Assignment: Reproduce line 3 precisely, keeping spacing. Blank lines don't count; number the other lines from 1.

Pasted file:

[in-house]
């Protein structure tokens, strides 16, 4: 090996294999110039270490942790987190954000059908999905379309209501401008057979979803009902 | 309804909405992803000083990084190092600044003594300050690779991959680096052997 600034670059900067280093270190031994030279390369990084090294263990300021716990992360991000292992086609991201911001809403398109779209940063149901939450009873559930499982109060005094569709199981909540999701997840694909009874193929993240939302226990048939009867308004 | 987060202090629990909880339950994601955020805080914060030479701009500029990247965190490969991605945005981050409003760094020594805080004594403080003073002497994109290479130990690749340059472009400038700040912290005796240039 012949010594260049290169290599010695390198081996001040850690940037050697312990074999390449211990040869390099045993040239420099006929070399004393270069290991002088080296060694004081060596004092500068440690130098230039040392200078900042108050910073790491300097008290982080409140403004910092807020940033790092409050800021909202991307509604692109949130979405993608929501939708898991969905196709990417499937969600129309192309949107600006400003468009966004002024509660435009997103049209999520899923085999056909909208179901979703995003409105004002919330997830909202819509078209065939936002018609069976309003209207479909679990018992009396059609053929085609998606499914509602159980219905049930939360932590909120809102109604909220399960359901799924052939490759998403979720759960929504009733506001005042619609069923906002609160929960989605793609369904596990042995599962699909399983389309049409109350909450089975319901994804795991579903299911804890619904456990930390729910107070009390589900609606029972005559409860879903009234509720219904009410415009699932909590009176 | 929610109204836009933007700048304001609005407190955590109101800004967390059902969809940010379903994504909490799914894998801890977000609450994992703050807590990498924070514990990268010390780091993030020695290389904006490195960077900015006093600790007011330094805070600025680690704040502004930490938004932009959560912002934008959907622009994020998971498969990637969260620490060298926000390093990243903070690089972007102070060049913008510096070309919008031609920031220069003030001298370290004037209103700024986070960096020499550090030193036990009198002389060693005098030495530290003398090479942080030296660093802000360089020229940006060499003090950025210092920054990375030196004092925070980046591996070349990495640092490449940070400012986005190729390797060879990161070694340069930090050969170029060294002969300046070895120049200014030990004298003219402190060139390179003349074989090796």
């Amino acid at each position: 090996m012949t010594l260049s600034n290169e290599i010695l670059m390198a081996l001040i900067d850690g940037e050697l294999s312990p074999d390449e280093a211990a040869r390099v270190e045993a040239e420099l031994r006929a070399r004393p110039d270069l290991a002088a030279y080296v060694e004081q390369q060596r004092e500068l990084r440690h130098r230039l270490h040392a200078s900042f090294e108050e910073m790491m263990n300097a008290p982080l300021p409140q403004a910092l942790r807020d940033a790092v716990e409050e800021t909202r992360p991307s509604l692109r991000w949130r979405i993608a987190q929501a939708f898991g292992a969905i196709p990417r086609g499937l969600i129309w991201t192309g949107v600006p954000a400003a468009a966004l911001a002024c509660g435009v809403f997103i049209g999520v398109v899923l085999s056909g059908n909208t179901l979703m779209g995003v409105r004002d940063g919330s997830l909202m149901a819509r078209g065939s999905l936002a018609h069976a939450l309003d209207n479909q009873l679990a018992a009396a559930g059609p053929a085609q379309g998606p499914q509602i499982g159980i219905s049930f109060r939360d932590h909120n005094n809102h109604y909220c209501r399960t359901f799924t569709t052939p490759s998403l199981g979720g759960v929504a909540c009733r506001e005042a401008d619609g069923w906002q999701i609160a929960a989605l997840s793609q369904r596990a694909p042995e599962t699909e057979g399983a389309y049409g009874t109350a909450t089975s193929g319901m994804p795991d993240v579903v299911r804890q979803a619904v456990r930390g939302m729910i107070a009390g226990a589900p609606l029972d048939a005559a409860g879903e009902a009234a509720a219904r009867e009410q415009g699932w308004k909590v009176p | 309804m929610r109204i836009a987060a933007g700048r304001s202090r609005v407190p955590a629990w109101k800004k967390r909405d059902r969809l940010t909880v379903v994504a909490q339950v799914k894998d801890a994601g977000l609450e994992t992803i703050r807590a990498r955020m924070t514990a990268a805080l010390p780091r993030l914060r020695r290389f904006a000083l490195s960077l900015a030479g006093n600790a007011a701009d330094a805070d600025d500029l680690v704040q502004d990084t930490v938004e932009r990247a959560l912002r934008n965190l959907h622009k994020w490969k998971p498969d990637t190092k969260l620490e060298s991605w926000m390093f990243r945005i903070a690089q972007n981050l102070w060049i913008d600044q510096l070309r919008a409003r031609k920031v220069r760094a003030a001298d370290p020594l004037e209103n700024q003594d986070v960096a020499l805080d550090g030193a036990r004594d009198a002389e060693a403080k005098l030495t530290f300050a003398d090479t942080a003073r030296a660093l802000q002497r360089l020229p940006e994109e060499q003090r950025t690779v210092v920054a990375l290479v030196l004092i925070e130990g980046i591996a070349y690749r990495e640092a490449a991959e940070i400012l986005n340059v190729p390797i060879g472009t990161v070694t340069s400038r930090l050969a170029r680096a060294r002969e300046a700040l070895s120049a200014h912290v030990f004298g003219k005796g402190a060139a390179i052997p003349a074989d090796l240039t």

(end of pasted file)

């Amino acid at each position: 090996m012949t010594l260049s600034n290169e290599i010695l670059m390198a081996l001040i900067d850690g940037e050697l294999s312990p074999d390449e280093a211990a040869r390099v270190e045993a040239e420099l031994r006929a070399r004393p110039d270069l290991a002088a030279y080296v060694e004081q390369q060596r004092e500068l990084r440690h130098r230039l270490h040392a200078s900042f090294e108050e910073m790491m263990n300097a008290p982080l300021p409140q403004a910092l942790r807020d940033a790092v716990e409050e800021t909202r992360p991307s509604l692109r991000w949130r979405i993608a987190q929501a939708f898991g292992a969905i196709p990417r086609g499937l969600i129309w991201t192309g949107v600006p954000a400003a468009a966004l911001a002024c509660g435009v809403f997103i049209g999520v398109v899923l085999s056909g059908n909208t179901l979703m779209g995003v409105r004002d940063g919330s997830l909202m149901a819509r078209g065939s999905l936002a018609h069976a939450l309003d209207n479909q009873l679990a018992a009396a559930g059609p053929a085609q379309g998606p499914q509602i499982g159980i219905s049930f109060r939360d932590h909120n005094n809102h109604y909220c209501r399960t359901f799924t569709t052939p490759s998403l199981g979720g759960v929504a909540c009733r506001e005042a401008d619609g069923w906002q999701i609160a929960a989605l997840s793609q369904r596990a694909p042995e599962t699909e057979g399983a389309y049409g009874t109350a909450t089975s193929g319901m994804p795991d993240v579903v299911r804890q979803a619904v456990r930390g939302m729910i107070a009390g226990a589900p609606l029972d048939a005559a409860g879903e009902a009234a509720a219904r009867e009410q415009g699932w308004k909590v009176p | 309804m929610r109204i836009a987060a933007g700048r304001s202090r609005v407190p955590a629990w109101k800004k967390r909405d059902r969809l940010t909880v379903v994504a909490q339950v799914k894998d801890a994601g977000l609450e994992t992803i703050r807590a990498r955020m924070t514990a990268a805080l010390p780091r993030l914060r020695r290389f904006a000083l490195s960077l900015a030479g006093n600790a007011a701009d330094a805070d600025d500029l680690v704040q502004d990084t930490v938004e932009r990247a959560l912002r934008n965190l959907h622009k994020w490969k998971p498969d990637t190092k969260l620490e060298s991605w926000m390093f990243r945005i903070a690089q972007n981050l102070w060049i913008d600044q510096l070309r919008a409003r031609k920031v220069r760094a003030a001298d370290p020594l004037e209103n700024q003594d986070v960096a020499l805080d550090g030193a036990r004594d009198a002389e060693a403080k005098l030495t530290f300050a003398d090479t942080a003073r030296a660093l802000q002497r360089l020229p940006e994109e060499q003090r950025t690779v210092v920054a990375l290479v030196l004092i925070e130990g980046i591996a070349y690749r990495e640092a490449a991959e940070i400012l986005n340059v190729p390797i060879g472009t990161v070694t340069s400038r930090l050969a170029r680096a060294r002969e300046a700040l070895s120049a200014h912290v030990f004298g003219k005796g402190a060139a390179i052997p003349a074989d090796l240039t």